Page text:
Kawakawa: Macropiper excelsum

Kawakawa, Macropiper excelsum, is a small tree of which the subspecies M. excelsum subsp. excelsum is endemic to New Zealand; the subspeciesM. excelsum subsp. psittacorum is found on Lord Howe Island, Norfolk Island and the Kermadec Islands.

It is found throughout the North Island, and as far south as Okarito (43.20 °S) on the West Coast and Banks Peninsula (43.5 °S) on the east coast of the South Island. The leaves are often covered with insect holes. The images depict the variety majus which has larger and more glossy leaves than M. excelsum. The name Kawakawa in Māori refers to the bitter taste of the leaves, from kawa bitter.

Rongoa in Modern Medicine

Blending traditional Rongoa practice alongside Western-style health care is not a new concept. Since the late 1970s the World Health Organization has pushed for the inclusion of indigenous / traditional healing services in national health systems. In many countries around the world there have been formal programmes established to integrate indigenous medicine in this context.

In Aotearoa over the 20 years there have been a number of initiatives whose aim has been to develop linkages between traditional healing and mainstream medicine. Steps have also been taken towards formalising the funding and delivery of rongoā Māori, as per a framework developed by Mason Durie – using the Te whare tapu wha model – which emphasises traditional Māori healing to be more focused on the spiritual and psychological dimensions of health, with a broader appreciation of the individual within their wider whānau, social, cultural, economic, and environmental context. It also embraces such concepts as tapu and noa, hara, mākutu, and whakapapa (genealogy), all of which can have profound meaning for Māori in terms of their health.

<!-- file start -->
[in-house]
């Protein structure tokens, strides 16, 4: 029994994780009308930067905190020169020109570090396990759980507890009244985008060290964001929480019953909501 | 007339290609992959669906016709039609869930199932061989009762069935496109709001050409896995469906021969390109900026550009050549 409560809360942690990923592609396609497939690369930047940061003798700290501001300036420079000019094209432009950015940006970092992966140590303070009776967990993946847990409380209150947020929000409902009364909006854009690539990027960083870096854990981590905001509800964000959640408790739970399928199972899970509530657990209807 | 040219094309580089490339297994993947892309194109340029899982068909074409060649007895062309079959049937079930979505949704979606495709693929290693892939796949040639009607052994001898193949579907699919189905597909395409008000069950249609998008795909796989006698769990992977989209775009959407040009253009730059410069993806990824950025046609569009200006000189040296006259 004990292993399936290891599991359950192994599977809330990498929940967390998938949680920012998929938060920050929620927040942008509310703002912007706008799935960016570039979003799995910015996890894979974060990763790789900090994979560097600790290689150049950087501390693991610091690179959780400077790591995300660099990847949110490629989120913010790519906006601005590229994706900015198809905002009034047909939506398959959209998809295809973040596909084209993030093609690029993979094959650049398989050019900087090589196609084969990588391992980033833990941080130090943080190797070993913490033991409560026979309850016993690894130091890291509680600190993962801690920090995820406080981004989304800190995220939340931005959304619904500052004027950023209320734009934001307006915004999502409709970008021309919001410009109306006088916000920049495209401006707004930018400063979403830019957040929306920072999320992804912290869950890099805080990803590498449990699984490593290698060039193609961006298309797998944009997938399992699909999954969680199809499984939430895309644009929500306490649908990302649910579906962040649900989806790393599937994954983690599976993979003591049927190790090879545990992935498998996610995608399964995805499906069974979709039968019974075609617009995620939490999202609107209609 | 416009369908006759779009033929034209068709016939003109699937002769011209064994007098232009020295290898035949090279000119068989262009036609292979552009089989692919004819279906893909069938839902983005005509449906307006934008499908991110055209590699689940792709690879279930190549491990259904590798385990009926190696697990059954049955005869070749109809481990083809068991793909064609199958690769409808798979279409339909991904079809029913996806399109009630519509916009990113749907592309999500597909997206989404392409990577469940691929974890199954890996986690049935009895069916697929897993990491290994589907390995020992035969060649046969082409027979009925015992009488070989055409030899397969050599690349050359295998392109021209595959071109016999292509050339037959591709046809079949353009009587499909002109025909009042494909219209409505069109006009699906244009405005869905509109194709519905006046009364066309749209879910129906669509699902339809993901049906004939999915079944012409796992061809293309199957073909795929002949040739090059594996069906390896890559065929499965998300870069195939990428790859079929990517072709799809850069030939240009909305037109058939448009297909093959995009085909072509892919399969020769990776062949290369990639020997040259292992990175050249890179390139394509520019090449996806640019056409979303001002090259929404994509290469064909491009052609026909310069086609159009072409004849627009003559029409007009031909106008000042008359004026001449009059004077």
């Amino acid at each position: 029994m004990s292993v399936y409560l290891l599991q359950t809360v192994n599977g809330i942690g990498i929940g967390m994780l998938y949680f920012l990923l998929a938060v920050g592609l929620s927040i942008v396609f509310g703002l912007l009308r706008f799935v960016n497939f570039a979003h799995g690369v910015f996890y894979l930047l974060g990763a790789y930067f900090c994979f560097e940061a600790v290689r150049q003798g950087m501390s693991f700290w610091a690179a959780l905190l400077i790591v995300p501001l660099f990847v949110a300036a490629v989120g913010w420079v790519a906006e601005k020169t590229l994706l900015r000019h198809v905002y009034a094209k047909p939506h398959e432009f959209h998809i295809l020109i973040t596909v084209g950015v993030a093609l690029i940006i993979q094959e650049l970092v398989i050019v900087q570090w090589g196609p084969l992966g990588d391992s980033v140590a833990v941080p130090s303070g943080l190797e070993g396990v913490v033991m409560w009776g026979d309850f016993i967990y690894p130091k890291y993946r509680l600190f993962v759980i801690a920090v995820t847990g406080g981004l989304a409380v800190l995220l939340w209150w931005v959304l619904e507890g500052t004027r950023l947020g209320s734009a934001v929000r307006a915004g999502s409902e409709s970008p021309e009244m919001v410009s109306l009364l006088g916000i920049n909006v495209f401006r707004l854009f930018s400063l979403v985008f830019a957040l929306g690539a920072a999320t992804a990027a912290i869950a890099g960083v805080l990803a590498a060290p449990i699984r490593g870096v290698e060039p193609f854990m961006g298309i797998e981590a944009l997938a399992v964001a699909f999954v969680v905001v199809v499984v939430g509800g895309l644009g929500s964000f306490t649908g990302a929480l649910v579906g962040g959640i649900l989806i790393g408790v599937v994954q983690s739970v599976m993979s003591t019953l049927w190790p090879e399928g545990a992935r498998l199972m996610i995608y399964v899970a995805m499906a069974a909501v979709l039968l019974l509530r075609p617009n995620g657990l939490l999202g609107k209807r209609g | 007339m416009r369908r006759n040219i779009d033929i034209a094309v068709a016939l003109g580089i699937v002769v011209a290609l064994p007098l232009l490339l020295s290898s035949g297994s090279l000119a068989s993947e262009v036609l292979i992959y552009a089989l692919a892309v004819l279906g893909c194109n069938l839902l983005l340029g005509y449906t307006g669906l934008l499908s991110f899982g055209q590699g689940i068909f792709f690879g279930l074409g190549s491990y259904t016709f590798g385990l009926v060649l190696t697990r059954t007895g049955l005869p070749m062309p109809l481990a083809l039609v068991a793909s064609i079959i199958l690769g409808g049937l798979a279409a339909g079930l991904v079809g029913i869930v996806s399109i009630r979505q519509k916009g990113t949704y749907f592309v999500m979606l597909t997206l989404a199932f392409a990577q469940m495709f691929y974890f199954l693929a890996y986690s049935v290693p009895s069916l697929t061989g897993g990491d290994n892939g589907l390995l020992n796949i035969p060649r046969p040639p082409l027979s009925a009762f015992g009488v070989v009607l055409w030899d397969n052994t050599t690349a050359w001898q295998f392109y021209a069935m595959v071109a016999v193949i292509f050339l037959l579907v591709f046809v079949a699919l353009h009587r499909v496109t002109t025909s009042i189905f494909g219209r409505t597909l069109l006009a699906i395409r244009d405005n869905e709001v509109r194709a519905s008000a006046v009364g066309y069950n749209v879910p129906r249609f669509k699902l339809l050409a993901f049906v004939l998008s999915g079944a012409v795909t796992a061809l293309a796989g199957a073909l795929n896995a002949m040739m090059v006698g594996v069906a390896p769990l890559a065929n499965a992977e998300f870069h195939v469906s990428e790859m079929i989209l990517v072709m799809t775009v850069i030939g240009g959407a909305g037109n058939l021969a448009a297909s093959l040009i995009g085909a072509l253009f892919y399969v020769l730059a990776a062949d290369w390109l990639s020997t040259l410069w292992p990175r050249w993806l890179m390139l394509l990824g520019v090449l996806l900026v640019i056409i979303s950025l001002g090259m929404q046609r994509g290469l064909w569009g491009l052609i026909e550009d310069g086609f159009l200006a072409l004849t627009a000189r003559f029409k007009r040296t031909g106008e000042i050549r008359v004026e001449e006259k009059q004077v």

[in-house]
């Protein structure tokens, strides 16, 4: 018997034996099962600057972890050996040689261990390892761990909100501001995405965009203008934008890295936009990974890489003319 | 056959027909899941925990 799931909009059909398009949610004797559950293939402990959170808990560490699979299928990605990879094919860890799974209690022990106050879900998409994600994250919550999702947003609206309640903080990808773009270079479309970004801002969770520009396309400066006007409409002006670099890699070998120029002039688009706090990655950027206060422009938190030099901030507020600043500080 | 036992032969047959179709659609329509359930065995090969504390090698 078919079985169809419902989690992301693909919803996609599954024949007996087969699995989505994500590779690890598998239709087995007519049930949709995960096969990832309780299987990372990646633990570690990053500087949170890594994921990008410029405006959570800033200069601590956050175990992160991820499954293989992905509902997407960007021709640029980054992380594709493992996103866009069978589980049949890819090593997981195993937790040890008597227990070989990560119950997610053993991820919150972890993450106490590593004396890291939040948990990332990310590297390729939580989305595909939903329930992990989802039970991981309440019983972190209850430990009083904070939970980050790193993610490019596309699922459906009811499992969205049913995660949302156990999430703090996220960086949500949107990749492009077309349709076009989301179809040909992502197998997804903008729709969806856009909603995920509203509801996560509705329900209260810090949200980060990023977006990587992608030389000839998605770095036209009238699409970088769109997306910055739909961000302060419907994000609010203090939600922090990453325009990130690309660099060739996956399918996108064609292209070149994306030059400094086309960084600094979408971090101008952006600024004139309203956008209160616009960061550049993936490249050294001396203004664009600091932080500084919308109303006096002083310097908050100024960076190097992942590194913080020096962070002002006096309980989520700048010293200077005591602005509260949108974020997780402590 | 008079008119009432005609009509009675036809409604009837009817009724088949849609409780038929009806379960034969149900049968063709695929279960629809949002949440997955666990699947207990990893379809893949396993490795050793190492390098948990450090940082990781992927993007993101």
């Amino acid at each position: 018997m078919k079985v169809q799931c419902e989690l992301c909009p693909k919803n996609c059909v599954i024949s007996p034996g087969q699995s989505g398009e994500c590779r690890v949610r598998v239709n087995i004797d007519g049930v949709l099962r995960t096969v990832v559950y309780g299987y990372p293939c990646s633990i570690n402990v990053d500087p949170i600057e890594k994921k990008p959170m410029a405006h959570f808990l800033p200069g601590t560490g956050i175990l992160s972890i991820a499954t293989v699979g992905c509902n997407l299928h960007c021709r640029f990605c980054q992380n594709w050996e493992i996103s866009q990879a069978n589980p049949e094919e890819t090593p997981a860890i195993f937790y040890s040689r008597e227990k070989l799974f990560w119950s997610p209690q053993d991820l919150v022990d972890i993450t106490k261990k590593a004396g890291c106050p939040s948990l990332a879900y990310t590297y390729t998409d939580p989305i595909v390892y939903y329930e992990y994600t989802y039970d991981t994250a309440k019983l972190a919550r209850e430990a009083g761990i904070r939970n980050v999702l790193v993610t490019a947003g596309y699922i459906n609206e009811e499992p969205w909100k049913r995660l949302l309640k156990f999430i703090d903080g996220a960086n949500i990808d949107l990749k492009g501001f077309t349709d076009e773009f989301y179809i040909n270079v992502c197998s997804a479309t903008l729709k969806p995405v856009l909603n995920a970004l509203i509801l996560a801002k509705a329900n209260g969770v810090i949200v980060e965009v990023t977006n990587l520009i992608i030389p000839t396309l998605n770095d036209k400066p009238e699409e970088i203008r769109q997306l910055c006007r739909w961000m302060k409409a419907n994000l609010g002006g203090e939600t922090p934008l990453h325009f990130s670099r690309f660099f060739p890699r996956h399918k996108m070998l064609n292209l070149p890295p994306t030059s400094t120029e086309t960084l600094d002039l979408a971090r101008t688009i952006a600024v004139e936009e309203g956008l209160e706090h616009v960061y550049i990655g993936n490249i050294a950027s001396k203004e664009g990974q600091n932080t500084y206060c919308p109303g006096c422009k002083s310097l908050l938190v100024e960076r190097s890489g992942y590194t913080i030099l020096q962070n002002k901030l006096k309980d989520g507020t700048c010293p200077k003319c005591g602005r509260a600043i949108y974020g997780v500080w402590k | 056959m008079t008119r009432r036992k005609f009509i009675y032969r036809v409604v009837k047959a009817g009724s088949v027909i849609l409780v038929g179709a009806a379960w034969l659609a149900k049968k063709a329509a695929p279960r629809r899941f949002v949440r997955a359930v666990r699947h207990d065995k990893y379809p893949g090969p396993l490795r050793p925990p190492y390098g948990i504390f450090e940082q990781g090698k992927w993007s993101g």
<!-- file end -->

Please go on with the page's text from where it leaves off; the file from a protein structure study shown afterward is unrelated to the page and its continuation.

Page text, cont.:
The general interaction of healer and doctor is still very much in the developmental stage. However, the demand from patients to incorporate  Rongoa practice into a treatment plan for their overall wellbeing is now being highlighted. In a recent study relating to Rongoa Maori in Primary Health care –  Rhys Jones’ research results in the suggestion that patients would prefer to see health care professionals collaborating rather than working in isolation to create more holistic plans that won’t have any contra-indications for in their resulting prescriptions. There also appears to be a lot more interest with patients wanting to use more natural products, yet still wishing to use some allopathic (western medicines) to support their healing.

Working collaboratively with the medical health profession is the ideal situation and something that I believe is very achievable. However, it is also my belief that we need to give ourselves permission to take more responsibility for our own health and not just give our power away to the medical professionals. This can be achieved by making more natural choices; like good nutrition, supportive herbs and Rongoa, and in doing so, I believe we would be far healthier and happier as a whole.

I do hope in the future to see more people making healthier choices and allowing nature to support them more. It would be so wonderful to see our people taking back their power and control their own lives using Rongoa to heal their body, mind and spirit. Tihe Mauri Ora!

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